Blog

Scott Stratten Expert Un-Marketing

August 18, 2015 by Speakers' Spotlight

IncentiveWorks Tips: Five Ways to Use Tech Right

Sometimes technology for your attendees feels like a double-edged sword. The cost of event WiFi can take up half your budget, yet it seems as though the first thing attendees use it for is complaints—often about connection issues.

Technology can help your event but can also greatly distract from and hinder it to the point where we need to ask ourselves, should we be using it, rather than can we be using it.

Here are five things to consider before deciding how tech-savvy your event should be:

1. Old rules for new tech

Believe it or not, I have keynoted tech conferences where the emcee requested everyone turn off their phones. Some speakers prefer this 1990’s rule because it forces the audience to pay attention to their talk. But it’s the speaker’s fault if their content isn’t more exciting than Candy Crush. Their goal should be to make the content so good that no one wants to check their phones, but so compelling they want to tweet about it.

2. Taking the tech pulse

Creating hashtags and Instagram accounts because you want to seem tech savvy is a great way to ostracize a non-tech audience. I’ve done the same talk to audiences that generate hundreds of tweets or no tweets depending on the group. Consider your audience and their comfort level with a platform before rolling out the hashtag you want to trend. It isn’t a measure of success for every audience.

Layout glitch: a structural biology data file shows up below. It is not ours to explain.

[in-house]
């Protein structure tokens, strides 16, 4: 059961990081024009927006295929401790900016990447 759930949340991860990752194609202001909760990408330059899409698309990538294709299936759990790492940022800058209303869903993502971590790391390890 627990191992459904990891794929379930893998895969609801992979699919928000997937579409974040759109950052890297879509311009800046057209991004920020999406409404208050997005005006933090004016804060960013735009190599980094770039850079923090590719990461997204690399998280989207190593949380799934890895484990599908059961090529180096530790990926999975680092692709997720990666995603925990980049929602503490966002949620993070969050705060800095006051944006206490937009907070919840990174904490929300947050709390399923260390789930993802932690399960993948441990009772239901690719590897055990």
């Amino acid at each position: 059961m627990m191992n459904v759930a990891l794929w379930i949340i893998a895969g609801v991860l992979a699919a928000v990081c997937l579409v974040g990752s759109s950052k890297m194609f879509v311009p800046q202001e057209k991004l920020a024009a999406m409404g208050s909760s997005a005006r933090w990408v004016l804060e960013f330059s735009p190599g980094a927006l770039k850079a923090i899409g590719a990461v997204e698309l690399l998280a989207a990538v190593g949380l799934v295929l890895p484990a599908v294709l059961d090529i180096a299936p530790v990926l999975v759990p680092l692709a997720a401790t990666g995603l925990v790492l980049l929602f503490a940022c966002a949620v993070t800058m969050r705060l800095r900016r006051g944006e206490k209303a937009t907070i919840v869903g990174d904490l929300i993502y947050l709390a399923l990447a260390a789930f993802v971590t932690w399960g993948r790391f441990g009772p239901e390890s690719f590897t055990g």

3. Canadians are more tech savvy than ever

More than half of all Canadians, of all ages, own a smartphone. Just because your audience wasn’t tech friendly five years ago doesn’t mean they aren’t today. Ask them. Poll your attendees before the event to get a better feel. And never use tech because you can—use it because you should.

4. Renovating your digital presence

Google recently announced that non-mobile friendly websites would be penalized in search results. Combine that with the percentage of connected Canadians and realize that your conference site needs to play nice with the 18 million smartphones in the country. Mobile isn’t what’s coming next—its what’s now.

5. Hashtag #beware

Conference hashtags have been all the rage for a while now. They are searchable, easy to use and work across social platforms. The danger can be when people create their own hashtags for your event or leverage yours for spam. Most frequently, I see problems arising when events do not properly monitor their hashtag in real-time. Because hashtags are a real-time tool, they can’t be checked periodically or two weeks after your event is over and they should never, ever be on a screen behind a speaker—nothing is more distracting to the audience or the person on stage.

Technology is wonderful, painful and not going anywhere. Keeping these five points in mind will save you some online grief down the road.